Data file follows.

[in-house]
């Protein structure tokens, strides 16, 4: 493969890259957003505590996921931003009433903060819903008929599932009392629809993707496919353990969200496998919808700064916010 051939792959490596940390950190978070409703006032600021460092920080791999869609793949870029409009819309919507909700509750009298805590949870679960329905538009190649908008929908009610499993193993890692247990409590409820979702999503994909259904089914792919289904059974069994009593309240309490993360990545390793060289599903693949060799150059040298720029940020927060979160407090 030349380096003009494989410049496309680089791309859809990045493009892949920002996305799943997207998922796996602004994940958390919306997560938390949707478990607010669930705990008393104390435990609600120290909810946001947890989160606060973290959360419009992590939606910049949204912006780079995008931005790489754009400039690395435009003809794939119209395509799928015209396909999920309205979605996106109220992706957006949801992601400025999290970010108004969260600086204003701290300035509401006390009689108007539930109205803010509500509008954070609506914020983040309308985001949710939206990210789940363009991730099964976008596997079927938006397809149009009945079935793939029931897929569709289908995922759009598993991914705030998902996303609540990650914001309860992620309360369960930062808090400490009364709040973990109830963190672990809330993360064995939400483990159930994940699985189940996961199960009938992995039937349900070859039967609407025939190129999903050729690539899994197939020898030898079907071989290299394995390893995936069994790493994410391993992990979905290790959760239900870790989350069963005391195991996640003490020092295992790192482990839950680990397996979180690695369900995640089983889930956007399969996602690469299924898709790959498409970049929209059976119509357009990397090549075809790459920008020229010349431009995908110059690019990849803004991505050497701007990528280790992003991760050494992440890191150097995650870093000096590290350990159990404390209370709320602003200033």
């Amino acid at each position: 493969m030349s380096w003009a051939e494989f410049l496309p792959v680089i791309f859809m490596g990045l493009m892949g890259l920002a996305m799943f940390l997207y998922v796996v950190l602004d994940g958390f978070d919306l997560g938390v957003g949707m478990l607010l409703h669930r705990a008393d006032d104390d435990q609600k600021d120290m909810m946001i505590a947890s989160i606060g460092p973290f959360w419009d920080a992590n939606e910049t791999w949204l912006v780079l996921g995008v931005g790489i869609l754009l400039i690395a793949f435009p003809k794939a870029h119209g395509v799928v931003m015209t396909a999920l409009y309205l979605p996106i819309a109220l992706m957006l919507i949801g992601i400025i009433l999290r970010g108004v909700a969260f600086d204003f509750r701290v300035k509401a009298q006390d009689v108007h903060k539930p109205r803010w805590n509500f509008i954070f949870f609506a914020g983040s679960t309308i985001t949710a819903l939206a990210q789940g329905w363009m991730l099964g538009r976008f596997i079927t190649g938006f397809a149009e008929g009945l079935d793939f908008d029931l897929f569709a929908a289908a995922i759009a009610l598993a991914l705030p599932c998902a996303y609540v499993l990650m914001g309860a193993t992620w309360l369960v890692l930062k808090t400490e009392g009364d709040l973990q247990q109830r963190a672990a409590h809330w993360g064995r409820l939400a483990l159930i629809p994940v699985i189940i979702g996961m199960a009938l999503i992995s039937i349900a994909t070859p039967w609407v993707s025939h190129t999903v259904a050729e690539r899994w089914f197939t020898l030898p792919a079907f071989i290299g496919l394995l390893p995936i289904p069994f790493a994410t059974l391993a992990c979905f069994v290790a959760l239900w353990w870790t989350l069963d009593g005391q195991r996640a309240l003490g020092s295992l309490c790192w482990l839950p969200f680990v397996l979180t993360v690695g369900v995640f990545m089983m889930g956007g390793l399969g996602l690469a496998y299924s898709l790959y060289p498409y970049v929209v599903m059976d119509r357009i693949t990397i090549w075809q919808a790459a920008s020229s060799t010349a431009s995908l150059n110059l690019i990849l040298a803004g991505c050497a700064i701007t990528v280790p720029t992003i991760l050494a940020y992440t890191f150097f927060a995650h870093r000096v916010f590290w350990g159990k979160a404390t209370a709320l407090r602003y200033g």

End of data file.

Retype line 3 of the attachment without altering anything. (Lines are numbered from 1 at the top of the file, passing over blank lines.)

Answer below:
């Amino acid at each position: 493969m030349s380096w003009a051939e494989f410049l496309p792959v680089i791309f859809m490596g990045l493009m892949g890259l920002a996305m799943f940390l997207y998922v796996v950190l602004d994940g958390f978070d919306l997560g938390v957003g949707m478990l607010l409703h669930r705990a008393d006032d104390d435990q609600k600021d120290m909810m946001i505590a947890s989160i606060g460092p973290f959360w419009d920080a992590n939606e910049t791999w949204l912006v780079l996921g995008v931005g790489i869609l754009l400039i690395a793949f435009p003809k794939a870029h119209g395509v799928v931003m015209t396909a999920l409009y309205l979605p996106i819309a109220l992706m957006l919507i949801g992601i400025i009433l999290r970010g108004v909700a969260f600086d204003f509750r701290v300035k509401a009298q006390d009689v108007h903060k539930p109205r803010w805590n509500f509008i954070f949870f609506a914020g983040s679960t309308i985001t949710a819903l939206a990210q789940g329905w363009m991730l099964g538009r976008f596997i079927t190649g938006f397809a149009e008929g009945l079935d793939f908008d029931l897929f569709a929908a289908a995922i759009a009610l598993a991914l705030p599932c998902a996303y609540v499993l990650m914001g309860a193993t992620w309360l369960v890692l930062k808090t400490e009392g009364d709040l973990q247990q109830r963190a672990a409590h809330w993360g064995r409820l939400a483990l159930i629809p994940v699985i189940i979702g996961m199960a009938l999503i992995s039937i349900a994909t070859p039967w609407v993707s025939h190129t999903v259904a050729e690539r899994w089914f197939t020898l030898p792919a079907f071989i290299g496919l394995l390893p995936i289904p069994f790493a994410t059974l391993a992990c979905f069994v290790a959760l239900w353990w870790t989350l069963d009593g005391q195991r996640a309240l003490g020092s295992l309490c790192w482990l839950p969200f680990v397996l979180t993360v690695g369900v995640f990545m089983m889930g956007g390793l399969g996602l690469a496998y299924s898709l790959y060289p498409y970049v929209v599903m059976d119509r357009i693949t990397i090549w075809q919808a790459a920008s020229s060799t010349a431009s995908l150059n110059l690019i990849l040298a803004g991505c050497a700064i701007t990528v280790p720029t992003i991760l050494a940020y992440t890191f150097f927060a995650h870093r000096v916010f590290w350990g159990k979160a404390t209370a709320l407090r602003y200033g």